Vol.21 Interview with Donors
Born in Yamagata Prefecture in 1976. After graduating from the Faculty of Law, Kyoto University, in 1999, began managing a cram school. Joined Nacalai Tesque in 2011 and has been in his current position since 2013.
Q Please tell us some memories from your days at Kyoto University.
Many people from Yamagata prefecture, where I was born, go on to universities in the Kanto area, but I chose Kyoto University because many of the messages from current students in Akahon (collection of past test problems, etc. for various universities) were simple and nonchalant, and they piqued my interest. I like to keep my own pace and make decisions for myself, so the freedom of Kyoto University seemed attractive.
My choice of faculty was also a bit casual; I thought if I had to choose from liberal arts, maybe law. Throughout the four years there, I kept my relaxed manner in studying and playing. I think that through having to allocate my resources to studying, playing, etc. on my own, I acquired a sense of balance.
At the time of enrollment, I could only speak the Yamagata dialect, so I watched manzai or Japanese double act comedy so that I could learn to keep up with the tempo of the Kansai dialect. I also wanted to befriend the comedian Mr. Fuminori Ujihara, who was in my class, but we never became close friends. I was in one of the tennis clubs, but my hands held a lot more mahjong tiles than rackets. Those days were filled with fun and fond memories.
My friends with whom I spent my days are all now flourishing in important positions. The main focus of students should naturally be studying, but in the case of Kyoto University students, I think they only reveal their true selves after graduating and reaching their potential.
Q Why did you start a cram school in your hometown after graduating？
My fishermen parents wanted me to come home, and I wasn't very interested in job hunting or a 9-5 job, so I decided to go back home to maybe study for the bar exam. I was working part-time at a cram school while helping with the family business, but in the end I came up with the idea of "let's run it myself." I struggled for the first year or two, but it soon started to do well, and in the end I transferred the school to a company that has a chain of cram schools.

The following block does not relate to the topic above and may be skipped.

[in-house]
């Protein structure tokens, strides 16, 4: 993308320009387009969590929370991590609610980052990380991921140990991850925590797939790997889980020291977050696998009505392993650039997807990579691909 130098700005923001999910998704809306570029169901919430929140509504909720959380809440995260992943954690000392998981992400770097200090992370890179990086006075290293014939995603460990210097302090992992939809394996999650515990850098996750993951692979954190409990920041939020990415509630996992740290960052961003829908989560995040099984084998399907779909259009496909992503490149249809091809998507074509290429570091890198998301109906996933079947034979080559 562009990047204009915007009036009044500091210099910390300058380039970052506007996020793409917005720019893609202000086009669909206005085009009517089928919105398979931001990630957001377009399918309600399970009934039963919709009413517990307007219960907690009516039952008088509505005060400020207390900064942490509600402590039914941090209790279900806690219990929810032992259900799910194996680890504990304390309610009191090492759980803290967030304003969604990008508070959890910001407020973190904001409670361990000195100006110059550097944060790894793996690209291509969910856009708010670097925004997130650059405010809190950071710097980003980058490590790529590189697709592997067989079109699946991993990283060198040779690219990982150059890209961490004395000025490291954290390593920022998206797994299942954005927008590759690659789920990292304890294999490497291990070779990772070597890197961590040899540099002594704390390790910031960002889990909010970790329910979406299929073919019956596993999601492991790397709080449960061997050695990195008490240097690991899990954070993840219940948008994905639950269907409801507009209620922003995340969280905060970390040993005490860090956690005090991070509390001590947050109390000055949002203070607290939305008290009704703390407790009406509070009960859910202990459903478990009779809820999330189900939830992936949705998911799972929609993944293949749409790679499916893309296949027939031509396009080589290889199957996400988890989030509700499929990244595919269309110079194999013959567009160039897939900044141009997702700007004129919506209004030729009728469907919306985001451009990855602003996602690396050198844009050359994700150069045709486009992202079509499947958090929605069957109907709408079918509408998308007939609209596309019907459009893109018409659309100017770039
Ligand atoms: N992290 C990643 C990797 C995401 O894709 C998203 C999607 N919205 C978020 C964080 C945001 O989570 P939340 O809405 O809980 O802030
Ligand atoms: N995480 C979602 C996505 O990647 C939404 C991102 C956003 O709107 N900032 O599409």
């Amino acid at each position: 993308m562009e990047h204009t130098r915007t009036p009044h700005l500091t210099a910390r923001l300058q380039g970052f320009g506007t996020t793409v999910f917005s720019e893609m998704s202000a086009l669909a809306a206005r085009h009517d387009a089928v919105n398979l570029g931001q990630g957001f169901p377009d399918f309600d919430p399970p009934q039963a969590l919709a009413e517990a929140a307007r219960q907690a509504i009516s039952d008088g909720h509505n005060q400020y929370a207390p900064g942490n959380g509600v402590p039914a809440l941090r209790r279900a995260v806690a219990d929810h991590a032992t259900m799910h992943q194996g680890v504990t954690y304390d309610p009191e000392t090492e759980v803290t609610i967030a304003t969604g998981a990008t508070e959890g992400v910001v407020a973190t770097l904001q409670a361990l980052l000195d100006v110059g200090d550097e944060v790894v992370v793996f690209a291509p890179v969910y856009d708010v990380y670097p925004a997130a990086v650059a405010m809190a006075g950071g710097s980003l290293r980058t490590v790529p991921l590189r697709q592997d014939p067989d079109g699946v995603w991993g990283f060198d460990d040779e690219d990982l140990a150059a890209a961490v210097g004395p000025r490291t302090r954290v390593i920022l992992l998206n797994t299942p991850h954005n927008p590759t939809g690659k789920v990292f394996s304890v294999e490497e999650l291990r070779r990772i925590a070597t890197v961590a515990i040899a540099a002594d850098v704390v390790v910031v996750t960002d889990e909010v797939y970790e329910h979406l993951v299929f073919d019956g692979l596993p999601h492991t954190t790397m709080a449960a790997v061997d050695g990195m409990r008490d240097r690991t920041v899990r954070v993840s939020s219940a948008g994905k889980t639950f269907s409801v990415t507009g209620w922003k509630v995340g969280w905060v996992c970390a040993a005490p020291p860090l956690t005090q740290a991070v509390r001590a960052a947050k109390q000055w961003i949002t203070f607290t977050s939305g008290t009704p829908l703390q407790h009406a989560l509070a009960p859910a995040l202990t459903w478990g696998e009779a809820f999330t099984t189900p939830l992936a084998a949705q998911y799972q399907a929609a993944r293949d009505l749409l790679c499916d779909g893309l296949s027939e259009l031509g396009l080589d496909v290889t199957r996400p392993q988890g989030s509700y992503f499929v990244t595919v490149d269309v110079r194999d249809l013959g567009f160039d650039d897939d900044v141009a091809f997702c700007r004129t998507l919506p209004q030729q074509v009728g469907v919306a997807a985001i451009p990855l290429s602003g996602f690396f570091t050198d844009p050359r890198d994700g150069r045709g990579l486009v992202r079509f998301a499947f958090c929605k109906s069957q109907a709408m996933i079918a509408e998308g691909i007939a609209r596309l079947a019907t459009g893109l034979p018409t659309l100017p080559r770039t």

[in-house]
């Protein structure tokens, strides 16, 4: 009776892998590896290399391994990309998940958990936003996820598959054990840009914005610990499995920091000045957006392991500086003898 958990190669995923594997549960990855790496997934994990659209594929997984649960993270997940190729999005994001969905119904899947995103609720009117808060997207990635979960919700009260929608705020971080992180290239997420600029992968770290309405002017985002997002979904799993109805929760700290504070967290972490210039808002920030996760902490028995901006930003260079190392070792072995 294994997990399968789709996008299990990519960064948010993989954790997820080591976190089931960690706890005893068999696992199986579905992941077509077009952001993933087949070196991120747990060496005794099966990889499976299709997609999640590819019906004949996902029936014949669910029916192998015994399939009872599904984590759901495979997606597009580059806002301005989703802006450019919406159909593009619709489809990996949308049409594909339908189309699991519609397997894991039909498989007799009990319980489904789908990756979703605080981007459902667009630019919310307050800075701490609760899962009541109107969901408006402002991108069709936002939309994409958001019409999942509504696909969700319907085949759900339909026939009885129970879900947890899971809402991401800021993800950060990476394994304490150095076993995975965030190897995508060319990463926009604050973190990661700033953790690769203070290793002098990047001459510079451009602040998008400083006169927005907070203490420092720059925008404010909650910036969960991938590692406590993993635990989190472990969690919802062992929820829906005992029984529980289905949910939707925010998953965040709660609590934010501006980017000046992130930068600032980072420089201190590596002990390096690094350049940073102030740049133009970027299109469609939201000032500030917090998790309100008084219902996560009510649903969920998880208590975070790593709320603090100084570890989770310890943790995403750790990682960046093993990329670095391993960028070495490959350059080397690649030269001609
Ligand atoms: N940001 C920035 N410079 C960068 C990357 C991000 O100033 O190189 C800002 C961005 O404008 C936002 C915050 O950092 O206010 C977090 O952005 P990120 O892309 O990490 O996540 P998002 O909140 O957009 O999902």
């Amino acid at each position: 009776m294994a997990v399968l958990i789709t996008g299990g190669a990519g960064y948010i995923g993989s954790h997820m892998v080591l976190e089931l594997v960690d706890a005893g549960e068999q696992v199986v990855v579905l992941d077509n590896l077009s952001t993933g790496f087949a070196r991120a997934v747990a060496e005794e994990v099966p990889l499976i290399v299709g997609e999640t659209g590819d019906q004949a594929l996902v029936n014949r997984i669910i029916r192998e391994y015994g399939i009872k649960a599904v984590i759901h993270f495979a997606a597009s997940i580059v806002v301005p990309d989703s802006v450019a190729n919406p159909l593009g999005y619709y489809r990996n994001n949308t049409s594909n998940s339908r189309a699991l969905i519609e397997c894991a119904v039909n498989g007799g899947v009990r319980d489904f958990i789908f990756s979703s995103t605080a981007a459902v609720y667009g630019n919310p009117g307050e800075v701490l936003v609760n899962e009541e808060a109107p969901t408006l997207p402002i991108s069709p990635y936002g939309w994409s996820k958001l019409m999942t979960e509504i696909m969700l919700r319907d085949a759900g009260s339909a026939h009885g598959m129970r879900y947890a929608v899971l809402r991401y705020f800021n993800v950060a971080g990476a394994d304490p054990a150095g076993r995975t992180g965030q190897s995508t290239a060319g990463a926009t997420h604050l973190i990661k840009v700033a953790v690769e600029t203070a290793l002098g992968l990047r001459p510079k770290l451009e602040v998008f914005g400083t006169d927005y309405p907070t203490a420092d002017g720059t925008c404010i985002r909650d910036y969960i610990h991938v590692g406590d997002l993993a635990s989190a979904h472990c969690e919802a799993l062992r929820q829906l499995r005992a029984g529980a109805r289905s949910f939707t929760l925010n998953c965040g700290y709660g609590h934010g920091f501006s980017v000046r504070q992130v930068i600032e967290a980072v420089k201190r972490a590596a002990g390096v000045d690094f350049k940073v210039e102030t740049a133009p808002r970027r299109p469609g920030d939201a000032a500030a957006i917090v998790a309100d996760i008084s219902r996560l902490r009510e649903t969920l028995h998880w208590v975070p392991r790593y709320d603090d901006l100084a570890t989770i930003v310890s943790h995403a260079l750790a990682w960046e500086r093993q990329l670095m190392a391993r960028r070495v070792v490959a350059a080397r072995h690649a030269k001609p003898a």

I met my wife through an older friend from Kyoto University, which prompted me to return to Kyoto and join the current company. My life changed drastically both publicly and privately, and nothing was familiar. But because of my optimistic personality, I think I was able to maintain a positive attitude of "it'll work itself out" in any situation.
Looking back, I do sometimes think that I should have managed the cram school another way, or I should have exposed myself to a more academic atmosphere when I was in college. But isn't that always how it is? Ten years from now, I will probably look back to now and think about something I should have done but didn't. So, you should pursue challenges related to whatever you're interested in or you need to do at each moment.
Acquired knowledge will be forgotten if it's not needed for your current job, and besides, knowledge isn't everything. I think that the personal connections I built as a student and the manner of speech and behavior I acquired during my cram school years are more useful to me now.
Q On the 125th anniversary of its founding, please tell us your hopes for
Kyoto University and send a message to Kyoto University students.
As a reagent supplier based in Kyoto, we look forward to "strengthening research capabilities" in the 125th anniversary project, and we would like to help enliven Kyoto University, which is indispensable for the identity of Kyoto.
The appeal of Kyoto University is its diversity and encompassing capacity. You can find various types of students and researchers, and there is an environment where you can devote yourself to what you like. There are domains that receive priority in government support, and then there are other "interesting research projects"; Kyoto University is a place that values such projects. I would like the University to equally support even dark horse projects that may seem useless. That will serve as the centripetal force of Kyoto University that pulls in more and more outstanding students and researchers.
In my varied life, it has been my pride to be a graduate of Kyoto University. After joining my current company, I studied at Harvard Business School and a university in Tokyo, but I was never afraid; instead, the mixed sense of responsibility and tension stemming from the thought that "I have the potential of a Kyoto University graduate. I will strive to make good that name" helped me grow.
You're only a Kyoto University student for a few years, but you will be a Kyoto University graduate for the rest of your life. Please walk through life with pride and your head held high.
（Interviewed in August 2020）